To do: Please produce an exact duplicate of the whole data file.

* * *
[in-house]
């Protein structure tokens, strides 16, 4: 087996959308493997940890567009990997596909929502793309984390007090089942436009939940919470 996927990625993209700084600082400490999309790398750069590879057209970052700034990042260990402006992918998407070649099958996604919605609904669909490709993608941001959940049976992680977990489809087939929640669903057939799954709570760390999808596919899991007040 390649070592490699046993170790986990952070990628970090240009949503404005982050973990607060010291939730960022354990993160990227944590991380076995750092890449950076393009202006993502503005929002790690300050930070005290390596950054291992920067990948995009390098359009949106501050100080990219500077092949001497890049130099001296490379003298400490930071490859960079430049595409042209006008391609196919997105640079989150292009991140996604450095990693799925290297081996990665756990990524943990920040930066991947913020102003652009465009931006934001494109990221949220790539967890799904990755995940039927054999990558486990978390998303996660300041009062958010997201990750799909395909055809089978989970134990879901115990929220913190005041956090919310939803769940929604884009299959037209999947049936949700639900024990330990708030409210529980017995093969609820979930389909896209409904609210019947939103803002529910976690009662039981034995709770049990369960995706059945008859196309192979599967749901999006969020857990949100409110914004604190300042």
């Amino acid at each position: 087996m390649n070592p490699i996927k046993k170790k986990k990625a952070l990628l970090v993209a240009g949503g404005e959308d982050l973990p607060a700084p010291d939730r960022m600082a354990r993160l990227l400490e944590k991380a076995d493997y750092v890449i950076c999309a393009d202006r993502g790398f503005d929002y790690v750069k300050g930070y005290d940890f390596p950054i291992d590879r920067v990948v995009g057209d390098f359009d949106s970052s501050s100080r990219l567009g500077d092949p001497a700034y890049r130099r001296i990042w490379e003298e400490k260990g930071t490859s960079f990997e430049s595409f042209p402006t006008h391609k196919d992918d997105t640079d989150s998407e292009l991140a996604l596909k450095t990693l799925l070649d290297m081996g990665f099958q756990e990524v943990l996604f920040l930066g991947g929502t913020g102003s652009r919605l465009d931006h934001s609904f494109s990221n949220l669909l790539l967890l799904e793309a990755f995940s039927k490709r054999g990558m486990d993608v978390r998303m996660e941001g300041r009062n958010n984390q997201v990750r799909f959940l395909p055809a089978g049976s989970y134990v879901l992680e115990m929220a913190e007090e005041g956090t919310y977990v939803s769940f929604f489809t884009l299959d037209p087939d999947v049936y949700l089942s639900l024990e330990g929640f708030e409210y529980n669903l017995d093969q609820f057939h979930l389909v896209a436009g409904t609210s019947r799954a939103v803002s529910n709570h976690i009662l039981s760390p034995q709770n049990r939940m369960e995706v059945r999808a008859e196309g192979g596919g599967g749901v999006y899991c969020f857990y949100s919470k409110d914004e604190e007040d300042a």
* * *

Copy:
[in-house]
């Protein structure tokens, strides 16, 4: 087996959308493997940890567009990997596909929502793309984390007090089942436009939940919470 996927990625993209700084600082400490999309790398750069590879057209970052700034990042260990402006992918998407070649099958996604919605609904669909490709993608941001959940049976992680977990489809087939929640669903057939799954709570760390999808596919899991007040 390649070592490699046993170790986990952070990628970090240009949503404005982050973990607060010291939730960022354990993160990227944590991380076995750092890449950076393009202006993502503005929002790690300050930070005290390596950054291992920067990948995009390098359009949106501050100080990219500077092949001497890049130099001296490379003298400490930071490859960079430049595409042209006008391609196919997105640079989150292009991140996604450095990693799925290297081996990665756990990524943990920040930066991947913020102003652009465009931006934001494109990221949220790539967890799904990755995940039927054999990558486990978390998303996660300041009062958010997201990750799909395909055809089978989970134990879901115990929220913190005041956090919310939803769940929604884009299959037209999947049936949700639900024990330990708030409210529980017995093969609820979930389909896209409904609210019947939103803002529910976690009662039981034995709770049990369960995706059945008859196309192979599967749901999006969020857990949100409110914004604190300042």
């Amino acid at each position: 087996m390649n070592p490699i996927k046993k170790k986990k990625a952070l990628l970090v993209a240009g949503g404005e959308d982050l973990p607060a700084p010291d939730r960022m600082a354990r993160l990227l400490e944590k991380a076995d493997y750092v890449i950076c999309a393009d202006r993502g790398f503005d929002y790690v750069k300050g930070y005290d940890f390596p950054i291992d590879r920067v990948v995009g057209d390098f359009d949106s970052s501050s100080r990219l567009g500077d092949p001497a700034y890049r130099r001296i990042w490379e003298e400490k260990g930071t490859s960079f990997e430049s595409f042209p402006t006008h391609k196919d992918d997105t640079d989150s998407e292009l991140a996604l596909k450095t990693l799925l070649d290297m081996g990665f099958q756990e990524v943990l996604f920040l930066g991947g929502t913020g102003s652009r919605l465009d931006h934001s609904f494109s990221n949220l669909l790539l967890l799904e793309a990755f995940s039927k490709r054999g990558m486990d993608v978390r998303m996660e941001g300041r009062n958010n984390q997201v990750r799909f959940l395909p055809a089978g049976s989970y134990v879901l992680e115990m929220a913190e007090e005041g956090t919310y977990v939803s769940f929604f489809t884009l299959d037209p087939d999947v049936y949700l089942s639900l024990e330990g929640f708030e409210y529980n669903l017995d093969q609820f057939h979930l389909v896209a436009g409904t609210s019947r799954a939103v803002s529910n709570h976690i009662l039981s760390p034995q709770n049990r939940m369960e995706v059945r999808a008859e196309g192979g596919g599967g749901v999006y899991c969020f857990y949100s919470k409110d914004e604190e007040d300042a």